# Machine Learning Algorithm

Nowadays taking decisions in minimal time span, predicting all possible ways to leverage business at 10x speed, or saving lives by predicting weather forecasts are based on **Machine Learning Algorithm** (MLA)

In this blog, I have covered the important and mostly used algorithms.

**Note: Every algorithm has a way and reference. So create yours also and you definitely find some out of the box predictions.**

** Machine Learning Algorithm **broadly divided into two categories

- Supervised
- Unsupervised

Lets deep dive into some important and common algorithms

**Supervised Algorithm**

**Linear Regression**

Linear is self-explanatory that is constant or static or structured. Whenever your dataset has structured data like the difference between two numbers is the same then the machine will predict on the basis of difference.

Linear regression is a controlled learning algorithm which attempts by adapting a linear equation to the data to model the relationship between a permanent target variable and one of more independent variables.

For a linear return to be a good choice, a linear relationship between the independent variable(s) and the target variable must be created. Many methods exist to analyse the relationship between variables, such as dispersion patterns and correlation matrix. The plot below, for example, showed a positive correlation between an independent (x-axis) and a dependent (y-axis) variable. As one rises, so does the other.

A linear regression model aims to fit a regression line into the most significant data points describing relationships or connexions. Ordinary-least squares (OLE) are the most common technique. This approach allows the best return line to be formed by reducing the number of squares between the data points and the regression line.

2. **Support Vector Machine**

Support Vector Machine ( SVM) is a managed learning algorithm used mainly for classification tasks, but also for regression.

By drawing a border of judgment, SVM separates groups. The most significant aspect of SVM algorithms is how to establish or decide the decision boundary. Each observation (or data point) is traced in n-dimensional space prior to the creation of the decision boundary. The number of characteristics used is “n.” If, for example, “länge” and “distance” are used to define various cells, findings in a 2-dimensional space will be provided and decision limits will be a line. If three characteristics are used, a 3-dimensional plane is a decision limit.

3. **Naive Bayes Classifier**

Naive Bayes Classifier is a part of simple probabilistic classifiers. It is based on the application of Bayes theorem, with clear (naive) independence assumptions between the features. P(A) is the posterior probability, P(B) is the probability, P(A) is the prior probability class, and P(B) is the prior probability predictor.

4.** Least Square Regression**

You probably learned about linear regression earlier if you know statistics. The least square is a technique for performing linear regression. You can think of linear regression as the job of fitting a straight line through a series of dots. There are several potential ways to do this, and the “ordinary least squares” method goes like this — you can draw a line, and then for each data point, calculate the vertical distance between the point and the line, and add it up; the line suited will be the one where this number of distances is as small as possible.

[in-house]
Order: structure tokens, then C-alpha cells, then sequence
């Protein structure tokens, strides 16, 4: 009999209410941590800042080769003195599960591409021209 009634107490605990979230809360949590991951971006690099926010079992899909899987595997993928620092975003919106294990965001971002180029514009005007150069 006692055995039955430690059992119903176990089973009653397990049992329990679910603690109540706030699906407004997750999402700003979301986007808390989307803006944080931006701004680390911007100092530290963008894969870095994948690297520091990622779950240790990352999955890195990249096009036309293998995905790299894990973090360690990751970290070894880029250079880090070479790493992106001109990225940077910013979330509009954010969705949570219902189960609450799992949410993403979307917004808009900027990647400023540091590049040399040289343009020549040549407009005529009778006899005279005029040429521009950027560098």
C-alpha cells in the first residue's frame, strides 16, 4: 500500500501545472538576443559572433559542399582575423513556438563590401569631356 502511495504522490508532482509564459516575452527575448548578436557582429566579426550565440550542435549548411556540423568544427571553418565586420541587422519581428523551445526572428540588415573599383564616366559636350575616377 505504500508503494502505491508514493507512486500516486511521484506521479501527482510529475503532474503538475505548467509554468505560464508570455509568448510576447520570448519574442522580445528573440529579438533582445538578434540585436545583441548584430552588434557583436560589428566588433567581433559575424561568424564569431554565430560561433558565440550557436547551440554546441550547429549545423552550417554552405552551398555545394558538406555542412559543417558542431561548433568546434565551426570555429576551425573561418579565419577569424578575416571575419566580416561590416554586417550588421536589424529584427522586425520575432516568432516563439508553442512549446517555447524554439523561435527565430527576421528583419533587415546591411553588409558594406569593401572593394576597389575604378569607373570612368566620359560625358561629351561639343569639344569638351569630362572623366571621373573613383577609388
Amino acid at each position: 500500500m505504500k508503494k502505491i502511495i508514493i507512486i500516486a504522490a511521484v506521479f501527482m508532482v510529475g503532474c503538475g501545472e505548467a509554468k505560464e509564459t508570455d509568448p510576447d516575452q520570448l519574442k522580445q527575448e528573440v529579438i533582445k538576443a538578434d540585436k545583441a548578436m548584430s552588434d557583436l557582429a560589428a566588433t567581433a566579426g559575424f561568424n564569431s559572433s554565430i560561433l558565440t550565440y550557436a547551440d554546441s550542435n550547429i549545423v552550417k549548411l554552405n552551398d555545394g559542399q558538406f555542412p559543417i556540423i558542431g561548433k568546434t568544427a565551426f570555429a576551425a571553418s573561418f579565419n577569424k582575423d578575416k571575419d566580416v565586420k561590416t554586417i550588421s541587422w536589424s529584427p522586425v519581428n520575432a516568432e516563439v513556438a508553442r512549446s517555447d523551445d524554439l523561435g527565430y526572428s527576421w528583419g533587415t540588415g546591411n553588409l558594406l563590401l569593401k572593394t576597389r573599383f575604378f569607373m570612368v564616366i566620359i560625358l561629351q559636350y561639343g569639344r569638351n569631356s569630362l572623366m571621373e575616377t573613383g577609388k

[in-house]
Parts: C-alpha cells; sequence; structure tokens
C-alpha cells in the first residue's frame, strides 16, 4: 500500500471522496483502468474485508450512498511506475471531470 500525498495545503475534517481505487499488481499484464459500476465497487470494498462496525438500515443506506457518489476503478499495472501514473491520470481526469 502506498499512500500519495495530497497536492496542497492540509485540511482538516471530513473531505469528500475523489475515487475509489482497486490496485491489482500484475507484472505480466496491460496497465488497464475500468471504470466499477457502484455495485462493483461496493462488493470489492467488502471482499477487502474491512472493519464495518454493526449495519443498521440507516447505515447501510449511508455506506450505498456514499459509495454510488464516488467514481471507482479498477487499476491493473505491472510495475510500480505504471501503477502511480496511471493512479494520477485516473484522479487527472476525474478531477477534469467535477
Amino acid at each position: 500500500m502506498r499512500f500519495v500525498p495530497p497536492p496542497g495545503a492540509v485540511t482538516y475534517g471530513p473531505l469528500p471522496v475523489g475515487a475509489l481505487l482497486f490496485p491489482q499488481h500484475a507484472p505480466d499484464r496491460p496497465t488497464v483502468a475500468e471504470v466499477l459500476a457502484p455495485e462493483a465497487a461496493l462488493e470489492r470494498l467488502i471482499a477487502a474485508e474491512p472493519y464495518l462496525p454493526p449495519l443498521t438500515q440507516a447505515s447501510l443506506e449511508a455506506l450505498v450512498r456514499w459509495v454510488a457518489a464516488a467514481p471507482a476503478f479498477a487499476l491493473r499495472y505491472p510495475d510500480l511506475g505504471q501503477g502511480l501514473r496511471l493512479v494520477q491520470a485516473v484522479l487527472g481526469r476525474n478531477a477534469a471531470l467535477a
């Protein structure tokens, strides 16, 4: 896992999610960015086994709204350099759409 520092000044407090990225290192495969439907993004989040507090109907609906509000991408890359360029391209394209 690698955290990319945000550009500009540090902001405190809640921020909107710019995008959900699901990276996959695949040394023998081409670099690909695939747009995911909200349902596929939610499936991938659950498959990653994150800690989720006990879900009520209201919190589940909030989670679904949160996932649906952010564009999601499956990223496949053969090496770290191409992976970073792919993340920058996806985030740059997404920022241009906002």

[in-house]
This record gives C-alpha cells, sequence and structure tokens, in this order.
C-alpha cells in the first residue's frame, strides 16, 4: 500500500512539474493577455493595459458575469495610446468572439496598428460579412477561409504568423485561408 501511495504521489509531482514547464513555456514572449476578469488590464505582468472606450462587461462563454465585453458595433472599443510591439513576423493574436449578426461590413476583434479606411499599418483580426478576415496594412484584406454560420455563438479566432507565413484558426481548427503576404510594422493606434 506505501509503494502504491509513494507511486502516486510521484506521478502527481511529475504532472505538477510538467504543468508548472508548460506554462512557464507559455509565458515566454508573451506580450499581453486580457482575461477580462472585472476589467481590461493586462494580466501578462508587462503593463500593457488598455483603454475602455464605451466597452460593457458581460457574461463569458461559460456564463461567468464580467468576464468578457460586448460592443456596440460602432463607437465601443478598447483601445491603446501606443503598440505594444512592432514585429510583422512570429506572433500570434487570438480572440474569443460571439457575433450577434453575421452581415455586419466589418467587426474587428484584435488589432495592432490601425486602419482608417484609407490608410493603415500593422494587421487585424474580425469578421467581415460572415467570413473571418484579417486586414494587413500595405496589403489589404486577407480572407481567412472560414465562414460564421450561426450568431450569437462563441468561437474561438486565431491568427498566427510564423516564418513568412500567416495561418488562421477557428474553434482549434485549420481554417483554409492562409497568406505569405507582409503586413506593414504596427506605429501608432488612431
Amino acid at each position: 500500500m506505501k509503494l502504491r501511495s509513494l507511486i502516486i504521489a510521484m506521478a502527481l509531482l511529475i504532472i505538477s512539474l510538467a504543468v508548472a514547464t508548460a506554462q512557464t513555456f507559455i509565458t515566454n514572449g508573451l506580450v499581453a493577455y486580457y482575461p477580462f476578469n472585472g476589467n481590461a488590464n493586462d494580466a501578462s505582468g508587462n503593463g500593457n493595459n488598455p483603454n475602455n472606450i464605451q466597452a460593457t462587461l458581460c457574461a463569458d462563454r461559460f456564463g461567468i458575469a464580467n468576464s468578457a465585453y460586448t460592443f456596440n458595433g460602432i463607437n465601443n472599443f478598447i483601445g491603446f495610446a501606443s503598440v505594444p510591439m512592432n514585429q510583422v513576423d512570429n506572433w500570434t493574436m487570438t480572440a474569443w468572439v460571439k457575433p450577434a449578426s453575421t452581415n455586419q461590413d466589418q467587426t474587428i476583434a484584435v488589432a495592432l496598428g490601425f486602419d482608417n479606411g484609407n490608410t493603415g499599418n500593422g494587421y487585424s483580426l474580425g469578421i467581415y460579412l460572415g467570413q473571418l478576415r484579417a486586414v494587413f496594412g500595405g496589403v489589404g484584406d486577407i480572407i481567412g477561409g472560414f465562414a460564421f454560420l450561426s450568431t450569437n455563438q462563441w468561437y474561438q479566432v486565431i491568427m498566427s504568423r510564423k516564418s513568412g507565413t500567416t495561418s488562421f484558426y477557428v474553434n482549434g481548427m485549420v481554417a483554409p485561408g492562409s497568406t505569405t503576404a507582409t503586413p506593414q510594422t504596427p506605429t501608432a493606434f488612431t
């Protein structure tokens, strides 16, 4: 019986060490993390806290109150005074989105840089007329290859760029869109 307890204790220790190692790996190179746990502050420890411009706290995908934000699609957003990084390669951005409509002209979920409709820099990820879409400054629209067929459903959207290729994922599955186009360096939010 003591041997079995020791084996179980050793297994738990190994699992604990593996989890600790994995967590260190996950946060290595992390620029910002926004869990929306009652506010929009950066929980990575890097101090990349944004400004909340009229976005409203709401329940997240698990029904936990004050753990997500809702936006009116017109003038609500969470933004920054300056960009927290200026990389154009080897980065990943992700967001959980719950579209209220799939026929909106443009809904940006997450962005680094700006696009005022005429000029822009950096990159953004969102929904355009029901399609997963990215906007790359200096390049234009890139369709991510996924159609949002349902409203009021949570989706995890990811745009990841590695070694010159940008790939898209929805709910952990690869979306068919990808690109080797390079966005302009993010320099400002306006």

5. ** Decision Tree**

Highly interpretable classification or regression model that divides data-feature values into branches at decision nodes ( e.g. if a feature is a colour, each color becomes a new branch) before the final decision output is taken.

**Unsupervised Algorithm**

**K-means clustering**

Insert data in such classes (k) that have the same data (as defined by model, not before human) Data with similar characteristics.The K-means algorithm will find the k number of centroids and then assigns the closest cluster to each data points, by keeping the centroids as small as possible.

The **‘means**‘ in the K-means meant for measurement of the data; that is, the centroid finding.

**Gaussian mixture model**

Generalized clustering of k-means, allowing greater versatility of groups’ size and form (clusters). It is used for extracting features from speech data, and they were also extensively used to monitor objects for multiple objects, which predict the number of mixture components and their means in a video sequence in each frame.

**Hierarchical clustering**

Clusters are split into a system of grouping along a hierarchical tree. Can be used by the loyalty card client of the cluster. The hierarchical clusters commence with k = N clusters and then combine them into one cluster for the next two days. The process is repeated until we meet the necessary number of K-clusters to fuse two clusters for k-1. Using the Euclidean distance we can find which clusters to combine with Ward’s (1963) algorithm. Then either the centroid or the medoid will represent the final cluster assignments. Hierarchical classification, which means it is reproducible, is deterministic.

**Recommender system**

Splits clusters into a classification scheme along a hierarchical tree. Can be used for customers of the cluster loyalty card. A recommendation system is a system that can predict the preferences for a number of items for a consumer and suggest the top items. A recommendation system One important explanation of why we need a framework that advises people to use in modern society is because the Internet is prevalent. In the past, people used to buy in a physical shop where there were restricted things available

**PCA/T-SNE**

Used primarily for decreasing the data dimension. The algorithms minimize the number of features to a maximum of 3 or 4.